Having a real Christmas tree in your home brings joy to everyone who sees it — and smells it.
Real Christmas Tree Board releases first-ever data exploring the scent of a real Christmas tree as it debuts “Joy to the Real” Campaign.
FOR IMMEDIATE RELEASE
HOWELL, Mich., November 1, 2022 – Joy to the world indeed. Turns out there is a simple way to stimulate the feeling of joy in yourself: Just breathe in the olfactory offering of a real Christmas tree. According to the Real Christmas Tree Board, when respondents to a nationwide survey were asked to choose how they feel when they smell a real Christmas tree, respondents chose “Joyful” more than any other emotion (42% of real tree purchasers and 39% of all those surveyed). Runner-up choices included “merry,” “nostalgic,” “calm,” and “thankful.”1 Not a bad return-on-sniff at a time when we could all use a little less of the stressful feels and a little more of the good ones.
Consumers’ favorite smell of the season is the smell of “Christmas itself.”
In the same survey, four out of five respondents (81%) agreed that “real Christmas trees smell like Christmas” itself. 1 And 48% of those who bought a real tree last year said their top reason for doing so is they love the scent. 1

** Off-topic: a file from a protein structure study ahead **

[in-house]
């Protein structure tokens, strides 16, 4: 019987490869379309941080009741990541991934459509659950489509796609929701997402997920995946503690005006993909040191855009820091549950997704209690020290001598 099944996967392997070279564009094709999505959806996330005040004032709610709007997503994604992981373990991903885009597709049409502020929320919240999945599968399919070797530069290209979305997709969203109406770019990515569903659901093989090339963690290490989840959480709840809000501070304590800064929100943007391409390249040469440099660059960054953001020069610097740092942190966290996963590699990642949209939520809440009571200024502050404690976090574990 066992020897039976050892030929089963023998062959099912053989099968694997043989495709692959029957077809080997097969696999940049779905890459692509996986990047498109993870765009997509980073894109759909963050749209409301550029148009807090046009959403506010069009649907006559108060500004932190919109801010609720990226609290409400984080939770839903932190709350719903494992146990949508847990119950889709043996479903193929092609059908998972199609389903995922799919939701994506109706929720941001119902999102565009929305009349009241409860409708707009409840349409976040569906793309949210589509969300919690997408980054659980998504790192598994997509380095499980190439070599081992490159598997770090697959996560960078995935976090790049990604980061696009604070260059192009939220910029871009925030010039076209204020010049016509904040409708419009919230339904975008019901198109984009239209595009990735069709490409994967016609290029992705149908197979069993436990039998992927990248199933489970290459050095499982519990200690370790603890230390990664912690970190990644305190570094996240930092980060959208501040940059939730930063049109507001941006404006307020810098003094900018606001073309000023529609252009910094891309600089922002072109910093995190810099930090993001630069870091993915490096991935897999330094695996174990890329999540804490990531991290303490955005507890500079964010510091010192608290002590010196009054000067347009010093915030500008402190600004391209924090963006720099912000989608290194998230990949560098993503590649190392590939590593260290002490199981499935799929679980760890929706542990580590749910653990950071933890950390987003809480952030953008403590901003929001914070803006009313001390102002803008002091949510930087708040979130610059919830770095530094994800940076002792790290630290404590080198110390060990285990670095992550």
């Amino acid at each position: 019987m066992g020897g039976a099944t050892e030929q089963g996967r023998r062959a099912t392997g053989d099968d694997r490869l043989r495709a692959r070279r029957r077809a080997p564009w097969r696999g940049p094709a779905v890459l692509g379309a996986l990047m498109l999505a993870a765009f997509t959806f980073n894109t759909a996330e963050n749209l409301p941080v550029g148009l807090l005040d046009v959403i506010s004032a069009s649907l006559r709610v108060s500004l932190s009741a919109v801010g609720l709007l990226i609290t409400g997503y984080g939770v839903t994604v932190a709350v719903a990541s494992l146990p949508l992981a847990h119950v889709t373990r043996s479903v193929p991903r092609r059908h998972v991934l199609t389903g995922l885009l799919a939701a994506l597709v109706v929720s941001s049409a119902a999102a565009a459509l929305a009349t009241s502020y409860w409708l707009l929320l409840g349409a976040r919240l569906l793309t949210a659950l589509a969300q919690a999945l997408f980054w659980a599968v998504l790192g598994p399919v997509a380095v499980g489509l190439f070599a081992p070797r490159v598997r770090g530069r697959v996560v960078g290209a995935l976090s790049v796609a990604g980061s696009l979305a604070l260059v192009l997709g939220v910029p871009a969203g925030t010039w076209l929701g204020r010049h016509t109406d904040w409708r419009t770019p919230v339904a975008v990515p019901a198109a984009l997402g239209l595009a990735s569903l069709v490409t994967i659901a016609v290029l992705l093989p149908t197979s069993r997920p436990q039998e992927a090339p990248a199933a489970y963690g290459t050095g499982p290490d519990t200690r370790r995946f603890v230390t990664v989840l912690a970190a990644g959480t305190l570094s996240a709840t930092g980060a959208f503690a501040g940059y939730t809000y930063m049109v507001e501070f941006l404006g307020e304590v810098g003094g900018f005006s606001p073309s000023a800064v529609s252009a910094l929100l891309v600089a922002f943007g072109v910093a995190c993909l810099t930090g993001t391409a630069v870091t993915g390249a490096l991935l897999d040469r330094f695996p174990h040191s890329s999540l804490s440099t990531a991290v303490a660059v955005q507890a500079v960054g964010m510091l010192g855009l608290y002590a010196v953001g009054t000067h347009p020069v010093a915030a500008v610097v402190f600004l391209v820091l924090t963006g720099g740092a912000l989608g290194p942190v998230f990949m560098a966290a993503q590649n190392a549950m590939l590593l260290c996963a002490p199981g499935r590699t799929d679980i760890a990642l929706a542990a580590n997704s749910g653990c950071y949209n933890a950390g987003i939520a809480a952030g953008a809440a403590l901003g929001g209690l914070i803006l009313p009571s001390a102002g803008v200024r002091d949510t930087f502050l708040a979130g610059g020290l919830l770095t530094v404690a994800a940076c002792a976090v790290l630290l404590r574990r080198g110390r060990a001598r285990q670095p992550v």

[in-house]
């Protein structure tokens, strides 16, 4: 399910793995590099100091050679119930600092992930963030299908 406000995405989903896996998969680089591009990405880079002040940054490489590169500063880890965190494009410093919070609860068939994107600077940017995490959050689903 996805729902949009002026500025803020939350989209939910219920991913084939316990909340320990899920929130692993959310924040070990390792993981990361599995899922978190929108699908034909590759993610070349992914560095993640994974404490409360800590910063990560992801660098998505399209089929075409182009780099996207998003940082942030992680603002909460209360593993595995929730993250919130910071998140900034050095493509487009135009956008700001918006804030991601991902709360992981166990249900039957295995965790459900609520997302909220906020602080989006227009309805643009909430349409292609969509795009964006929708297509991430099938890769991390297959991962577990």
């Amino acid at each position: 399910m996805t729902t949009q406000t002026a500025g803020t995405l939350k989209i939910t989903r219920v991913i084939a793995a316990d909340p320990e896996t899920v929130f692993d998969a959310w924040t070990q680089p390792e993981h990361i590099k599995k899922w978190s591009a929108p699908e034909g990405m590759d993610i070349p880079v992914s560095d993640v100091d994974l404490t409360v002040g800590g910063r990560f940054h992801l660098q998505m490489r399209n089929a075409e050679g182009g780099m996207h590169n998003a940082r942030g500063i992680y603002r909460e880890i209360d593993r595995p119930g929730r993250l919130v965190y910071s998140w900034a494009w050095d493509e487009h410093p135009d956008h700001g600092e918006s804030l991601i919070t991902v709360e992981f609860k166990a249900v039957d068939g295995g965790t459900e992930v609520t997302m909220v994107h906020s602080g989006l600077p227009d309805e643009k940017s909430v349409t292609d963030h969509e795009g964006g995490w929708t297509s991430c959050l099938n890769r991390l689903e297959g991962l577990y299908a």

When asked to rank various scents associated with Christmas, respondents said a real Christmas tree is their favorite smell of the season (56%) — putting it ahead of cookies (50%), cinnamon (50%), hot cocoa (45%), and gingerbread (43%). Peppermint came in at 42%, followed by open fire (37%), and roasted chestnuts (16%).1 That probably explains why most of us can think of a bunch of Christmas carols that talk Tannenbaum, and not more than one that refers to those roasting nuts.
“Joy to the Real” campaign heralds the “perfectly imperfect” journey to real Christmas tree joy.
“We’re all about real,” said Marsha Gray, executive director of the Real Christmas Tree Board. “So, naturally it’s important to us to spotlight the real moments that become cherished memories, and not some staged vision of an unobtainable experience.”
Toward that end, the RCTB solicited real-life videos from real-life, real-tree fans, from shopping for the tree and getting it home, to setting it up and decorating, to flipping on the lights. The result is a snapshot of all the little things that make the big memories. Watch the video to see for yourself.
The “Joy to the Real” campaign will appear on social media and in select digital ads.